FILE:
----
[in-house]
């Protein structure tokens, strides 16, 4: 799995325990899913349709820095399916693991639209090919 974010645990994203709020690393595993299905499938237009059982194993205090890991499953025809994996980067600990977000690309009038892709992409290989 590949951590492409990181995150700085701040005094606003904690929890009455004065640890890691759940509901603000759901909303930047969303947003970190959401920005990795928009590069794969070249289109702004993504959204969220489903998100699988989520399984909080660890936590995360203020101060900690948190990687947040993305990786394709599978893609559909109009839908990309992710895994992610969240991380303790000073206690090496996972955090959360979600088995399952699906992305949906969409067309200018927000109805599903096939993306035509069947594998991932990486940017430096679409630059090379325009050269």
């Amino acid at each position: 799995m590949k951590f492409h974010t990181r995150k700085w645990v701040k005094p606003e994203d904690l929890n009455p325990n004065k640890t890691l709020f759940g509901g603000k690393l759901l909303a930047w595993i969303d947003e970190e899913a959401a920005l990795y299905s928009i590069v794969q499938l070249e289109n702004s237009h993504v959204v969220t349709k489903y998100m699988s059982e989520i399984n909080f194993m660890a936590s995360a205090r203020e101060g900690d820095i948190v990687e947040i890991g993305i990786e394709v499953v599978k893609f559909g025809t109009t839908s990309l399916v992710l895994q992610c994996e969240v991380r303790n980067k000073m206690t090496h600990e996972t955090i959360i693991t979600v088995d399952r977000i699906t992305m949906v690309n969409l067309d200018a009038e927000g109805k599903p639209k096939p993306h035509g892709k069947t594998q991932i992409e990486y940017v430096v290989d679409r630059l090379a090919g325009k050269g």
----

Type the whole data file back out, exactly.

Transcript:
[in-house]
């Protein structure tokens, strides 16, 4: 799995325990899913349709820095399916693991639209090919 974010645990994203709020690393595993299905499938237009059982194993205090890991499953025809994996980067600990977000690309009038892709992409290989 590949951590492409990181995150700085701040005094606003904690929890009455004065640890890691759940509901603000759901909303930047969303947003970190959401920005990795928009590069794969070249289109702004993504959204969220489903998100699988989520399984909080660890936590995360203020101060900690948190990687947040993305990786394709599978893609559909109009839908990309992710895994992610969240991380303790000073206690090496996972955090959360979600088995399952699906992305949906969409067309200018927000109805599903096939993306035509069947594998991932990486940017430096679409630059090379325009050269």
């Amino acid at each position: 799995m590949k951590f492409h974010t990181r995150k700085w645990v701040k005094p606003e994203d904690l929890n009455p325990n004065k640890t890691l709020f759940g509901g603000k690393l759901l909303a930047w595993i969303d947003e970190e899913a959401a920005l990795y299905s928009i590069v794969q499938l070249e289109n702004s237009h993504v959204v969220t349709k489903y998100m699988s059982e989520i399984n909080f194993m660890a936590s995360a205090r203020e101060g900690d820095i948190v990687e947040i890991g993305i990786e394709v499953v599978k893609f559909g025809t109009t839908s990309l399916v992710l895994q992610c994996e969240v991380r303790n980067k000073m206690t090496h600990e996972t955090i959360i693991t979600v088995d399952r977000i699906t992305m949906v690309n969409l067309d200018a009038e927000g109805k599903p639209k096939p993306h035509g892709k069947t594998q991932i992409e990486y940017v430096v290989d679409r630059l090379a090919g325009k050269g």